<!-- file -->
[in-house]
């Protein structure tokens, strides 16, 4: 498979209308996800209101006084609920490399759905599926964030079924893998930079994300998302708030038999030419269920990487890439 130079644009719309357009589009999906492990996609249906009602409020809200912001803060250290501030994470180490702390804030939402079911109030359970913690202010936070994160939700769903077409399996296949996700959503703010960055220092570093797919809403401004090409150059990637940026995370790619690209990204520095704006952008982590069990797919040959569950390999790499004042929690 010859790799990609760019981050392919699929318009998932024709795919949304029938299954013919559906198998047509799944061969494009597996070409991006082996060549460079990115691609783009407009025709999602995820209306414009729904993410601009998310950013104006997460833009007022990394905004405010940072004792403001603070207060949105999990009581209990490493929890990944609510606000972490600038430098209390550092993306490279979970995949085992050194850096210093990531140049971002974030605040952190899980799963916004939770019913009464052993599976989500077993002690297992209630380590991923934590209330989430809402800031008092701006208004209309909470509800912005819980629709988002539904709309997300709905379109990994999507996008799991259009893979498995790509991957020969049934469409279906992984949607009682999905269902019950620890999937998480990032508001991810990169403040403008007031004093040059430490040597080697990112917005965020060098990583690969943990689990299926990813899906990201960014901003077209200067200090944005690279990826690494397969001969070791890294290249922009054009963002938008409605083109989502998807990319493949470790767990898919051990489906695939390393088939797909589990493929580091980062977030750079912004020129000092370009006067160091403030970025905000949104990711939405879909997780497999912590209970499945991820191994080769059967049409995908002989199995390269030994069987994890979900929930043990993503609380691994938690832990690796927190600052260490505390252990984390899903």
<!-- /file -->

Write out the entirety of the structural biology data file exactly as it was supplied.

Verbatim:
[in-house]
């Protein structure tokens, strides 16, 4: 498979209308996800209101006084609920490399759905599926964030079924893998930079994300998302708030038999030419269920990487890439 130079644009719309357009589009999906492990996609249906009602409020809200912001803060250290501030994470180490702390804030939402079911109030359970913690202010936070994160939700769903077409399996296949996700959503703010960055220092570093797919809403401004090409150059990637940026995370790619690209990204520095704006952008982590069990797919040959569950390999790499004042929690 010859790799990609760019981050392919699929318009998932024709795919949304029938299954013919559906198998047509799944061969494009597996070409991006082996060549460079990115691609783009407009025709999602995820209306414009729904993410601009998310950013104006997460833009007022990394905004405010940072004792403001603070207060949105999990009581209990490493929890990944609510606000972490600038430098209390550092993306490279979970995949085992050194850096210093990531140049971002974030605040952190899980799963916004939770019913009464052993599976989500077993002690297992209630380590991923934590209330989430809402800031008092701006208004209309909470509800912005819980629709988002539904709309997300709905379109990994999507996008799991259009893979498995790509991957020969049934469409279906992984949607009682999905269902019950620890999937998480990032508001991810990169403040403008007031004093040059430490040597080697990112917005965020060098990583690969943990689990299926990813899906990201960014901003077209200067200090944005690279990826690494397969001969070791890294290249922009054009963002938008409605083109989502998807990319493949470790767990898919051990489906695939390393088939797909589990493929580091980062977030750079912004020129000092370009006067160091403030970025905000949104990711939405879909997780497999912590209970499945991820191994080769059967049409995908002989199995390269030994069987994890979900929930043990993503609380691994938690832990690796927190600052260490505390252990984390899903």